January 14, 2008 - Canadian Centre for Architecture - Launches exhibition website
January 14, 2008

Launches exhibition website

Launches exhibition website


1920, rue Baile
Montreal, Québec, Canada
H3H 2S6
514 939 7026


The Canadian Centre for Architecture announces the launch of a bilingual microsite related to its current major exhibition, 1973: Sorry, Out of Gas. Accessible at www.sorryoutofgas.org , the microsite offers an online complement to the timely exhibition and its catalogue exploring the architectural response to the 1973 oil crisis. The exhibition remains on view in the CCA’s main galleries until 20 April 2008.

Designed to make the exhibition content available to a broader international public, www.sorryoutofgas.org features some of the most innovative architectural projects and research triggered by the 1973 energy crisis. Represented are works by Steve Baer and Michael Jantzen using passive and active solar systems, Malcolm Wells’ explorations in underground architecture, the energy independent homes built of recycled materials by Michael Reynolds, unprecedented experiments applying wind technology in urban settings, new social models based on integrated systems developed by several forward-thinking groups, and other innovations of the era. The website content is organised along the same four main principle themes seen in the exhibition galleries: Sun, Earth, Wind, and Integrated Systems.

A central feature of the microsite is the opportunity to fully explore the catalogue section “An Endangered Species,” a children’s story by British author and illustrator Harriet Russell. Specifically commissioned by the CCA, the story uses humour and irony to describe the role of oil in daily life and to suggest alternatives to this rapidly diminishing resource. Presented in its entirety online, users can browse the story page by page and explore details of the text and drawings through a magnified view.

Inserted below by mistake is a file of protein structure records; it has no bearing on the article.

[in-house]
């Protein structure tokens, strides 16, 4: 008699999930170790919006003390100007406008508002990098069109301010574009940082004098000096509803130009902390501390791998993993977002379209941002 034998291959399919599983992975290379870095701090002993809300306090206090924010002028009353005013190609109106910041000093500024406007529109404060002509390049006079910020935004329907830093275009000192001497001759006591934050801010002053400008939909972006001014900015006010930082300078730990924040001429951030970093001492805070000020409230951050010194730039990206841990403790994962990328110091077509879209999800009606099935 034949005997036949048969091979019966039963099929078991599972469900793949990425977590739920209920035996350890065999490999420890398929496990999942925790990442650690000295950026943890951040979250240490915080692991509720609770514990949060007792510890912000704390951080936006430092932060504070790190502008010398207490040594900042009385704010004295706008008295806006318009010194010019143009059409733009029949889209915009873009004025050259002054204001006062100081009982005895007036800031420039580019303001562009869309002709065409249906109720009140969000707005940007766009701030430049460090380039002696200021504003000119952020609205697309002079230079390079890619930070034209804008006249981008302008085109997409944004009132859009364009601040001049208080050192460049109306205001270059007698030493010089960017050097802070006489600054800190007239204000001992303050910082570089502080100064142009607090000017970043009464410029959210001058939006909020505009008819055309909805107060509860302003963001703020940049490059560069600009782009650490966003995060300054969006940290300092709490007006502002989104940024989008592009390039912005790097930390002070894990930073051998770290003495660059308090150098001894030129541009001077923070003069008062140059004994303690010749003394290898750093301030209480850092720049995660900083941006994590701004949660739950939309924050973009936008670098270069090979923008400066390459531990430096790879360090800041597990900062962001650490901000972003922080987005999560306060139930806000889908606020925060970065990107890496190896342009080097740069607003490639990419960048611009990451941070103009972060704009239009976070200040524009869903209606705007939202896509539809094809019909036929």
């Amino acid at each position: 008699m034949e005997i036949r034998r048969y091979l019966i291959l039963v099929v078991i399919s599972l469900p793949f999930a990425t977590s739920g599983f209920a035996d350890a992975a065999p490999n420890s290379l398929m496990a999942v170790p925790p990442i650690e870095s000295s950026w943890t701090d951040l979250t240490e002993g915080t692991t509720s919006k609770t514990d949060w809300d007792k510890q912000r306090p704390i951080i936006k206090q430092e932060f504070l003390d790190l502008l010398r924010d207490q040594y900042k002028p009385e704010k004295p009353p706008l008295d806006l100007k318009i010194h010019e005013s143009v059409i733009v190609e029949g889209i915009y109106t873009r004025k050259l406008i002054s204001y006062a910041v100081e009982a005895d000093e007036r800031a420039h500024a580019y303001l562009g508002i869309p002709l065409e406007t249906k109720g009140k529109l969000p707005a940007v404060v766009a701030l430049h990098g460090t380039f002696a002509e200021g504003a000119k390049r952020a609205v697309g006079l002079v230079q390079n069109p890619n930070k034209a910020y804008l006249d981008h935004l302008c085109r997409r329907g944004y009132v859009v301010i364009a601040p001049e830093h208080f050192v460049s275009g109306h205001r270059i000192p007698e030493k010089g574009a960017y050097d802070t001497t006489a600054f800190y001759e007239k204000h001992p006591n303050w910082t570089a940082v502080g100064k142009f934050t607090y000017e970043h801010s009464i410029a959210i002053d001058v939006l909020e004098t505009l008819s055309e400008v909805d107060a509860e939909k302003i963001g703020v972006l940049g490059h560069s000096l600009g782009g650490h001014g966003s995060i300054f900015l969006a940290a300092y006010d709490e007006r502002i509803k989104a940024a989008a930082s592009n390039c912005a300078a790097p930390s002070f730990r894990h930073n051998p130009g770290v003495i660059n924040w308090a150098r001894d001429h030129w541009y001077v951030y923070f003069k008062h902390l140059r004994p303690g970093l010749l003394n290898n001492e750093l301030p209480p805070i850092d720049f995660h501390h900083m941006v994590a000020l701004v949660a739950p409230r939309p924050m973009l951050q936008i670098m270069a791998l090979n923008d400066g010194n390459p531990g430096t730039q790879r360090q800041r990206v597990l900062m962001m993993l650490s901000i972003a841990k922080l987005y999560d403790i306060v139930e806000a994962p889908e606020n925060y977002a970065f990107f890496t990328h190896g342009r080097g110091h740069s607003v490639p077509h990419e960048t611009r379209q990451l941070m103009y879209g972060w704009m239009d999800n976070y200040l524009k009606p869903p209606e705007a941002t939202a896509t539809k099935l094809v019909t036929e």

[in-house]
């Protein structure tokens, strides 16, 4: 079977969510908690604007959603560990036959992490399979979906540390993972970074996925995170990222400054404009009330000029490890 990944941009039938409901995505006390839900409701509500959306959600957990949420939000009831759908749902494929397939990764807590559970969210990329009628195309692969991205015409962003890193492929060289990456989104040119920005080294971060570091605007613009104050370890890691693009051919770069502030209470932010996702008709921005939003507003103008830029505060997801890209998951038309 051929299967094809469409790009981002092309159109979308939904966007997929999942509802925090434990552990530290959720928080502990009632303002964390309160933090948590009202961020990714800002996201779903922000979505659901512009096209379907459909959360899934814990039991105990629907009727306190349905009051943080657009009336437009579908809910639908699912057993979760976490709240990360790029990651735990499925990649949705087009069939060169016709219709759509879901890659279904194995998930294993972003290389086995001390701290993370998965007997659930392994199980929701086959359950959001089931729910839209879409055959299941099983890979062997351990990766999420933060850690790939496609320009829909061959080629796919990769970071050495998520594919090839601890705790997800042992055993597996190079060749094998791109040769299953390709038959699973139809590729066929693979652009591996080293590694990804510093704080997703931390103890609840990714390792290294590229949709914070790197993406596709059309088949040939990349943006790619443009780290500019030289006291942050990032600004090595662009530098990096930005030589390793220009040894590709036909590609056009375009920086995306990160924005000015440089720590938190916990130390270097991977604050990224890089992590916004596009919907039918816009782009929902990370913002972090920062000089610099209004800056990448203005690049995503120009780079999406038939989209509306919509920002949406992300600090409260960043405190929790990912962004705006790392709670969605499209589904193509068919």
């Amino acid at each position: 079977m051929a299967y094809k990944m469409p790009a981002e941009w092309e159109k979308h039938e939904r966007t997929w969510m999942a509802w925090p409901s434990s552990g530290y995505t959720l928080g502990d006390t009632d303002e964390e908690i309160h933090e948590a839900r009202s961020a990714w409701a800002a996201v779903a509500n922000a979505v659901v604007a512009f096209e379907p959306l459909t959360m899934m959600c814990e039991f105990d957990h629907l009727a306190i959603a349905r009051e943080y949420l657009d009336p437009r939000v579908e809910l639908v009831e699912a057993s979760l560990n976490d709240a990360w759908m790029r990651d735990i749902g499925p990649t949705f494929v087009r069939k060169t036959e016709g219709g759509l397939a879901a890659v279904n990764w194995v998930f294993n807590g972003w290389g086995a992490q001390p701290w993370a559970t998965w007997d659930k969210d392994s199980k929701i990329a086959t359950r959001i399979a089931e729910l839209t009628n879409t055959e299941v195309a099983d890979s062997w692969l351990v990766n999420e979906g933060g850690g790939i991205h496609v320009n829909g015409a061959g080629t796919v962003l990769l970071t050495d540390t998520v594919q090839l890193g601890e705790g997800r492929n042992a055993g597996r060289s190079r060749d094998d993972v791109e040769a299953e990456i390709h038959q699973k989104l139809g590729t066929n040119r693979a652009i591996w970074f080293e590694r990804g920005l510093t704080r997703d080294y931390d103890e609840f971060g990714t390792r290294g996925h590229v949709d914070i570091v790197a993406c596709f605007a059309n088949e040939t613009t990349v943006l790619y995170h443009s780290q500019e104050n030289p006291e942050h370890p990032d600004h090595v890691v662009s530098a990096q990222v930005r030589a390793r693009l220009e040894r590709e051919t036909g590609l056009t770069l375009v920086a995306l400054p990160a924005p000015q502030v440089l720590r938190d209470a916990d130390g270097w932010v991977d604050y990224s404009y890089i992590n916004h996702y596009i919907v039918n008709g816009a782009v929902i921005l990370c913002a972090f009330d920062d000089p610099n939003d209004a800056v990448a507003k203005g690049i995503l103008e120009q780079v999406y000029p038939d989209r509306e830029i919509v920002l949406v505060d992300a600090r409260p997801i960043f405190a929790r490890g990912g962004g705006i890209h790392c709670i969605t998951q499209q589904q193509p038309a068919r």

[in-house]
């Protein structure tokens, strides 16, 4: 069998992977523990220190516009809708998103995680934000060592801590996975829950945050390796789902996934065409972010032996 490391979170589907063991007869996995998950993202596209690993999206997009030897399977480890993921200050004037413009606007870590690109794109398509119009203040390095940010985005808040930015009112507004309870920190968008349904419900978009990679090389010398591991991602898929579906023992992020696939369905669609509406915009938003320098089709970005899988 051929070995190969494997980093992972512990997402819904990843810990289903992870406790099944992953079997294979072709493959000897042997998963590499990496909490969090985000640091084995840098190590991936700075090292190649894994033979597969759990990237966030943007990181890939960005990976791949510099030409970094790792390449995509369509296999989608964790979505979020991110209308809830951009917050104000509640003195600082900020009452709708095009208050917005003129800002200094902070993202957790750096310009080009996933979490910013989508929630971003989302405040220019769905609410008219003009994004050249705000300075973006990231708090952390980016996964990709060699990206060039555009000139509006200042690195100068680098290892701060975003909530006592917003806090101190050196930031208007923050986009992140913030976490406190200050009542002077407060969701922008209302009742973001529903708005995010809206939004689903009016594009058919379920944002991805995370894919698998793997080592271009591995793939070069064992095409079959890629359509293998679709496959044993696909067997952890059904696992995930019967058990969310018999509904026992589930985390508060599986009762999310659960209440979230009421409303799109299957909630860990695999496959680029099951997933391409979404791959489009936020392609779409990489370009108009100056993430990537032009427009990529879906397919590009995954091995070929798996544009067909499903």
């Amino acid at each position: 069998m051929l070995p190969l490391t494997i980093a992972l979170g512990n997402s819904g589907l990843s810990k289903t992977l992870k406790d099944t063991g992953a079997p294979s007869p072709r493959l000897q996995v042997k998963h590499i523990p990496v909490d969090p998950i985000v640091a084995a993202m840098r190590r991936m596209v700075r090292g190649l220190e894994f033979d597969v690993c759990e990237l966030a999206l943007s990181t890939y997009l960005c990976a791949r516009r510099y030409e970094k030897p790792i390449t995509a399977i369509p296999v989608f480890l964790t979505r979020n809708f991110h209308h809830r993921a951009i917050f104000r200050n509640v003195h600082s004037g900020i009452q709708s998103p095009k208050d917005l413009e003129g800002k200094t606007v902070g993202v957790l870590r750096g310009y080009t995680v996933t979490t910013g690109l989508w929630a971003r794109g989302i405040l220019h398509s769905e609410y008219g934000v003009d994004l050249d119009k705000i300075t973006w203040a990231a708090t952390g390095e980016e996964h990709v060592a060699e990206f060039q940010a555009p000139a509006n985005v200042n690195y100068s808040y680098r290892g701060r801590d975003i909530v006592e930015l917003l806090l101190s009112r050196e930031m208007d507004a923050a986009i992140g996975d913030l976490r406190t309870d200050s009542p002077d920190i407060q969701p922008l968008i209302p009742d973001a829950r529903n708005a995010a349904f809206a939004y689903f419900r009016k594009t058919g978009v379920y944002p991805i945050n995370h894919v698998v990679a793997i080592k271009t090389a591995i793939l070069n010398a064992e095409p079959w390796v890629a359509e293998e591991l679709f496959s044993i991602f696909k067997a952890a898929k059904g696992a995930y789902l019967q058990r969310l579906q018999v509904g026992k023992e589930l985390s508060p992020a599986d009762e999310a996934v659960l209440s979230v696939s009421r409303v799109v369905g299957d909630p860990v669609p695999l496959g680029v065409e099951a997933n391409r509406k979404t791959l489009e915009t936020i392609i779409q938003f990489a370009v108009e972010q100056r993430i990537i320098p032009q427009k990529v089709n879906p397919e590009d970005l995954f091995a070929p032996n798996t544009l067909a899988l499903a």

As an introduction to the ideas and findings presented in 1973: Sorry, Out of Gas, the microsite further serves the concerns of the exhibition curators by exposing the research and innovations of thirty years ago to a new generation. “It is of vital importance to consider the radical yet, in many cases, little-known work from the 1970s as architects today struggle to address similar issues,” said CCA director Mirko Zardini, who curated the exhibition with Giovanna Borasi, CCA Curator of Contemporary Architecture. “The crisis we are facing in the year 2007,” he continued, “has all the features that emerged in 1973. However, today’s energy problem is accompanied by a heightened environmental crisis that is plain for all to see.”

The microsite was designed by Bluesponge, a Montréal-based firm specialising in the development of interactive solutions. Founded in 2000, Bluesponge has been honoured on numerous occasions, winning awards from Boomerang, Canadian New Media, and Communication Arts Magazine.


Organised by the CCA, 1973: Sorry, Out of Gas is the first exhibition to study the architectural innovation spurred by the 1973 oil crisis, when the value of oil increased exponentially and triggered economic, political, and social upheaval across the world. Featuring over 350 objects including architectural drawings, photographs, books and pamphlets, archival television footage, and historical artefacts, the exhibition maps the global response to the shortage and its relevance to architecture today. Occupying the CCA’s main galleries, 1973: Sorry, Out of Gas is curated by Mirko Zardini, CCA Director and Chief Curator, with Giovanna Borasi, CCA Curator of Contemporary Architecture.


1973: Sorry, Out of Gas is the third in a series of thematic exhibitions organised by the CCA to explore contemporary issues in architecture with a specific focus on urban, social, and environmental concerns. It follows Environment: Approaches for Tomorrow (2006) and Sense of the City (2005), the groundbreaking exhibition dedicated to the sensory dimensions of urban life that have traditionally been ignored or repressed.

The CCA is an international research centre and museum founded in 1979 on the conviction that architecture is a public concern. Based on its extensive collections, the CCA is a leading voice in advancing knowledge, promoting public understanding, and widening thought and debate on the art of architecture, its history, theory, practice, and role in society today.

Canadian Centre for Architecture
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